Smuggler 695 Stealth

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Designed as a family cruiser that can also be pressed into more demanding situations

Smuggler 695 Stealth
Smuggler 695 Stealth

Originally designed by David Mutimer in the 1970s as a family cruiser that could also be pressed into ocean rescue service, or as a patrol boat for water police/customs, the original Smuggler 695 fitted its design brief pretty damn well.

So why did the editor book this review on a day when the Waitemata presented one of the calmest days I’ve ever seen? (Hey, at least we had sunshine! Ed.)

The moulds for the Smuggler boats have a pretty varied history, and no one has a truly accurate picture of their past. Following their introduction, the boats sold well up until the 1987 boat tax debacle, when one set of the moulds was taken to Australia and the other stayed in New Zealand.

Although the boats did well in Australia up until a year ago when the business changed hands, around 26 were produced in New Zealand until Te Atatu boatbuilder David Pringle acquired them and set up Smuggler Marine Ltd. Pringle extended the hull, added the portofino stern, redesigned the deck and created two models: the Smuggler Stealth 695 hard top and an open boat version.

The harbour was as flat as a table top with barely a breath of wind when we met the pair of Smugglers under the Auckland harbour bridge. We headed out to the Rangitoto channel for two reasons – there may just be a few more waves out there, and it was closer to the Noises, where Pringle and a colleague wanted to go diving later on.

So out we went with the Smugglers cruising along at 40 knots just off the photo boat’s quarter – Trade A Boat’s Sea Nymph. We were fortunate to time our run to coincide with an incoming ferry which provided the only waves we were to see that day.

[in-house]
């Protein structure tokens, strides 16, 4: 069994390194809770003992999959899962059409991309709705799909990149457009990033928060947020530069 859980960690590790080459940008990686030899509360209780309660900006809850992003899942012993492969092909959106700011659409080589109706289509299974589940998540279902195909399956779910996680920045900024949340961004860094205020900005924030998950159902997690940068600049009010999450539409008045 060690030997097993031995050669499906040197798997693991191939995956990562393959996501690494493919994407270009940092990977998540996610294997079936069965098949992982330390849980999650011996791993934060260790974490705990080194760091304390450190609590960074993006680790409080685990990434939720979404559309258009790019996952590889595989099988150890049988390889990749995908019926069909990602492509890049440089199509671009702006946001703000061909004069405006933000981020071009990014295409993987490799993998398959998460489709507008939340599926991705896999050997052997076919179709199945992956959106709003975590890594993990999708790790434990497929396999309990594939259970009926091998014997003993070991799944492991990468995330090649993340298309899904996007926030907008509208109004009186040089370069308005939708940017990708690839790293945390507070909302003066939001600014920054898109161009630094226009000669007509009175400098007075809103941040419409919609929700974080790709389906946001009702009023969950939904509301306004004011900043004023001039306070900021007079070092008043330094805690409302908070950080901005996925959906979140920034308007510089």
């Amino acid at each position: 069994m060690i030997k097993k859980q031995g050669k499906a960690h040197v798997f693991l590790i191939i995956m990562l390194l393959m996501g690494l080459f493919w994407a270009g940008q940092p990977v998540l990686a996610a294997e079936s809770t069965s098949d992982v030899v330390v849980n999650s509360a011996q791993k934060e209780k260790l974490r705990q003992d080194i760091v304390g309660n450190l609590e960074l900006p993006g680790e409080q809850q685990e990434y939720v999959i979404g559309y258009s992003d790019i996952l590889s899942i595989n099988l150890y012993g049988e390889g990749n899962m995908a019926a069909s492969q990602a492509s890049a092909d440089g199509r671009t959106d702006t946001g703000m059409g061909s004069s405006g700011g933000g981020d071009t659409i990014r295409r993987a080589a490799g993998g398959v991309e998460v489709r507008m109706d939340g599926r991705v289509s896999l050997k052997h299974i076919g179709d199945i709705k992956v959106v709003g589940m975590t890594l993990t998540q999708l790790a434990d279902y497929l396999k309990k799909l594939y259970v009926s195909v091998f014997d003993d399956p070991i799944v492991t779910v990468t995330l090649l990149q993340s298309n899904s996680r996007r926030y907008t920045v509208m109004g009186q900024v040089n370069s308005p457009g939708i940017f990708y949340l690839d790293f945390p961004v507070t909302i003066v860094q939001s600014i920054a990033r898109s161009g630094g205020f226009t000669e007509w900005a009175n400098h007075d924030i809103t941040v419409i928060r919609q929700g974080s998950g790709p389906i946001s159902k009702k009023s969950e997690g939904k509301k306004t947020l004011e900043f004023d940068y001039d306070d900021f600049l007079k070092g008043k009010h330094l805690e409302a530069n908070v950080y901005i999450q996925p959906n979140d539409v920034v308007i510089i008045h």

The Smugglers cleaved through the waves with barely a change of attitude – they continued flat and steady with only a couple of short, low blasts of spray being turned back down by the strakes and reverse chine above the deep vee of the hull’s forward section.

Both boats are powered by four-stroke Yamaha 225 outboard motors. They push the Smuggler along at a top speed of 48 knots and a very comfortable 35 knots cruising. If you’re in a hurry, the boat will take up to 300hp on the stern.

Once out passed the Ponui Passage light we gave up our unsuccessful wave chasing and put the boat through its paces on the flat water. Cruising at 40 knots the boat runs flat and true with very little wake or spray, and none of it coming up onto the windscreen. The noise from the hull was minimal even when we cut back across our own wake, and although the engine noise was slightly amplified by the enclosed nature of the hard top, it was in no way an intrusion.

In tight turns at 30 knots the boat performed well with very little slip – perhaps unsurprising given the deep vee, solid strakes and reverse chine. The hydraulic steering was smooth and light and the boat responded accurately to the helm’s movements.

Even cutting back in a tight turn through the boat’s own wake, she didn’t move around much and, with a comfortable lean into the turn, was perfectly under control.


The Smuggler Stealth 695 is well laid out with seating for four on back-to-back helm and co-driver seats, with two or three more sitting on chilly bins. Under each of these seats is a large storage area and gas struts make lifting and access easy. More storage for smaller items such as wallets, cell phones and keys is provided in mesh pockets on the sides of the seats.